Rachel Dolezal Breaks Silence About Race: ‘I Identify as Black’ (VIDEO)

Maane Khatchatourian

Rachel Dolezal, the civil rights activist accused of lying about her race who just resigned from her NAACP chapter, broke her silence about her ethnicity on the “Today” show.

When asked by Matt Lauer on Tuesday whether she is African-American — a question she has previously dodged — Dolezal said, “I identify as black.”

“I was drawing self-portraits with the brown crayon instead of the peach crayon and black curly hair,” she said, which started as early as 5 years old.

Dolezal took offense when Lauer suggested that she may have deceived people by identifying as black.

“I do take exception to that because it’s a little more complex than me identifying as black or answering a question of, are you black or white?” she said.

Asked if she’s done anything to darken her complexion, she said “I certainly don’t stay out of the sun.” Dolezal also tackled social media comments that she was putting on blackface.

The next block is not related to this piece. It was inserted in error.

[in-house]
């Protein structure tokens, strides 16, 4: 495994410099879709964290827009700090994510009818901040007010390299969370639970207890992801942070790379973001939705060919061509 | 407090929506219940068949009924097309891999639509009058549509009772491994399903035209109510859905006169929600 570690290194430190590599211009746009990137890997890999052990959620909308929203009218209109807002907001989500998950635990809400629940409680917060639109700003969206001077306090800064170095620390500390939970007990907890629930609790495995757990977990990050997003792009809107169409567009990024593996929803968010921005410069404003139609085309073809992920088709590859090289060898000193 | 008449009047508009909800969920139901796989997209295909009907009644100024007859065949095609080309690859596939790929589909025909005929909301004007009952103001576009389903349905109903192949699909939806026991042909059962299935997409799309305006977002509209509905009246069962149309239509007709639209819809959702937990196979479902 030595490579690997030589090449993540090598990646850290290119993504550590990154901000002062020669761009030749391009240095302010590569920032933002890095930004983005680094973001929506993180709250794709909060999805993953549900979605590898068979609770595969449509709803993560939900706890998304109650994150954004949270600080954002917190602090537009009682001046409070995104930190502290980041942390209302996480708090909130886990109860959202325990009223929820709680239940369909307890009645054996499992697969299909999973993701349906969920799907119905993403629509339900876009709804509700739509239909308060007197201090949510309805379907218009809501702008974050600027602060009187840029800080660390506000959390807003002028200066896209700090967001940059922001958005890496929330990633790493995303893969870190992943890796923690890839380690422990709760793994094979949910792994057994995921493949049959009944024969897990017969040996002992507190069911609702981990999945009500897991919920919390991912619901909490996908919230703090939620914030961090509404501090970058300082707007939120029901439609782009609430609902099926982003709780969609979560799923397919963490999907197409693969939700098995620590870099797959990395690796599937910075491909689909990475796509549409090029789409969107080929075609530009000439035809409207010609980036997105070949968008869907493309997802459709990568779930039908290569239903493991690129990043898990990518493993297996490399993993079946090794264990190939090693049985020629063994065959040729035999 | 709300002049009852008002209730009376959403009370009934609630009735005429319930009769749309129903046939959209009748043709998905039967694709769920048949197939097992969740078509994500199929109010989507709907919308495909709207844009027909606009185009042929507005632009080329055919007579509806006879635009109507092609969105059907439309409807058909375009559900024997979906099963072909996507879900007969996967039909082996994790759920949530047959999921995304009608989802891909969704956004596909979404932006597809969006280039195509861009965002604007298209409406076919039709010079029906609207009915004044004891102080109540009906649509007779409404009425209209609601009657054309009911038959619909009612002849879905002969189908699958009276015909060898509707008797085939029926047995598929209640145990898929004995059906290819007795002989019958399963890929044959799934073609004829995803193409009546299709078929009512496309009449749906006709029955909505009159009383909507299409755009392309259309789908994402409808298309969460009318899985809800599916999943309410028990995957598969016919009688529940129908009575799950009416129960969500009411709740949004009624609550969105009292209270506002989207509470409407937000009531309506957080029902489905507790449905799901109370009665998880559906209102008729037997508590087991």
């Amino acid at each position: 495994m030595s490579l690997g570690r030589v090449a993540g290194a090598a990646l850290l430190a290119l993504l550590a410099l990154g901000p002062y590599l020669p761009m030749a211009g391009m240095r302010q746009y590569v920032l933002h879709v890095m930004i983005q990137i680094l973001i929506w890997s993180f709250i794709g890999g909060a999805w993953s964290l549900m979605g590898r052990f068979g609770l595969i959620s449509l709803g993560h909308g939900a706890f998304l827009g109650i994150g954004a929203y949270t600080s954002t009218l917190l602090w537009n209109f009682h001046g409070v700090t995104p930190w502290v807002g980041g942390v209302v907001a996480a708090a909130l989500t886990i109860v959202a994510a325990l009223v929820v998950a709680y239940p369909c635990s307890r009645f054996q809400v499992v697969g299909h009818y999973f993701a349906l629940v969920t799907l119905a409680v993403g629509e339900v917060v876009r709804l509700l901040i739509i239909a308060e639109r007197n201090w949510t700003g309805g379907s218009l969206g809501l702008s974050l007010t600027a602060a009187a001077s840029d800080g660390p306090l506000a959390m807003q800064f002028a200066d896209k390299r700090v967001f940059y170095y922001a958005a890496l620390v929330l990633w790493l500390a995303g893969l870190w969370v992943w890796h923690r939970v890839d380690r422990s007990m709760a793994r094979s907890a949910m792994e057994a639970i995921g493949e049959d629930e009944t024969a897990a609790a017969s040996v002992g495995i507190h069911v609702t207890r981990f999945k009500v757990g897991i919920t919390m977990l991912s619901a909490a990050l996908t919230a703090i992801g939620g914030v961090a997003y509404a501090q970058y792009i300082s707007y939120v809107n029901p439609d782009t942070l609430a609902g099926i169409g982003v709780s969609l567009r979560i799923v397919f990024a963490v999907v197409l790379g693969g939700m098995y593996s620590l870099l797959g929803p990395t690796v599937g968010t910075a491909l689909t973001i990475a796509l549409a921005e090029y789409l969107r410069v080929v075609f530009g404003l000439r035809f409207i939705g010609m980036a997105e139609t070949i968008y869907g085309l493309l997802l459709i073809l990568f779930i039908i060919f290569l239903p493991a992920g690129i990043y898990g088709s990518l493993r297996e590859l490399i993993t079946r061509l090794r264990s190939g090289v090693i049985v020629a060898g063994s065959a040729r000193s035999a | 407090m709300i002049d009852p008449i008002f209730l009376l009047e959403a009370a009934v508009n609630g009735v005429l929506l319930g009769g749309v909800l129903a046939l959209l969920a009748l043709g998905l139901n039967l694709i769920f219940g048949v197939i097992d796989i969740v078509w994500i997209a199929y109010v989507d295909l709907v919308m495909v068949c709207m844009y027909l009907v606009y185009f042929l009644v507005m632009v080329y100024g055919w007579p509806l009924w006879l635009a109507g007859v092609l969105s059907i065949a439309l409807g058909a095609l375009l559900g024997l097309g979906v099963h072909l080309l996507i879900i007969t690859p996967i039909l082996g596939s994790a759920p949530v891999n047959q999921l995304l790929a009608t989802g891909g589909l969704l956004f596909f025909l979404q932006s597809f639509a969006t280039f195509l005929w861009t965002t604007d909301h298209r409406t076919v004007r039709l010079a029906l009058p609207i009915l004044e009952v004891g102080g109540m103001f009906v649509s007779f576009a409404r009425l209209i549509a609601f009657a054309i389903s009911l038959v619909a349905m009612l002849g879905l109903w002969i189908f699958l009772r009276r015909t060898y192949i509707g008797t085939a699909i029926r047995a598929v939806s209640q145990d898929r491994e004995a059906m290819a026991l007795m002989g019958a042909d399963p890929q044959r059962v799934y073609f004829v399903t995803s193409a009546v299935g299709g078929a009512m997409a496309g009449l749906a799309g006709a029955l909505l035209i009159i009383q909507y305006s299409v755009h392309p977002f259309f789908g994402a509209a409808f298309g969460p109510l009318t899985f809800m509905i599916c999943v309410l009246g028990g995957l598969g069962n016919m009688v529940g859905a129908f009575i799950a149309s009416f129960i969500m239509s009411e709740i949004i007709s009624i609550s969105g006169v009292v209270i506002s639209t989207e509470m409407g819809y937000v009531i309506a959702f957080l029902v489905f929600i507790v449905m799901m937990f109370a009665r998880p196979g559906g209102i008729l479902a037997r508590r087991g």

“I have a huge issue with blackface,” she said. “This is not some freak ‘Birth of a Nation’ mockery blackface performance. This is on a very real, connected level. How I’ve had to go there with the experience, not just a visible representation, but with the experience.”

Dolezal came under fire last week after her estranged parents revealed that she was a Caucasian woman by birth who was pretending to be African-American. She stepped down from the NAACP chapter in Spokane, Wash., where she served as president, on Monday.

“As much as this discussion has somewhat been at my expense recently, and in a very sort of viciously inhumane way come out of the woodwork, the discussion is really about what it is to be human,” she told Lauer. “I hope that that can drive at the core of definitions of race, ethnicity, culture, self determination, personal agency and, ultimately, empowerment.”

Dolezal will also give interviews to NBC News and MSNBC, sitting down with Savannah Guthrie on “NBC Nightly News” and Melissa Harris-Perry for MSNBC and NBCBLK, NBCNews.com’s African-American vertical.

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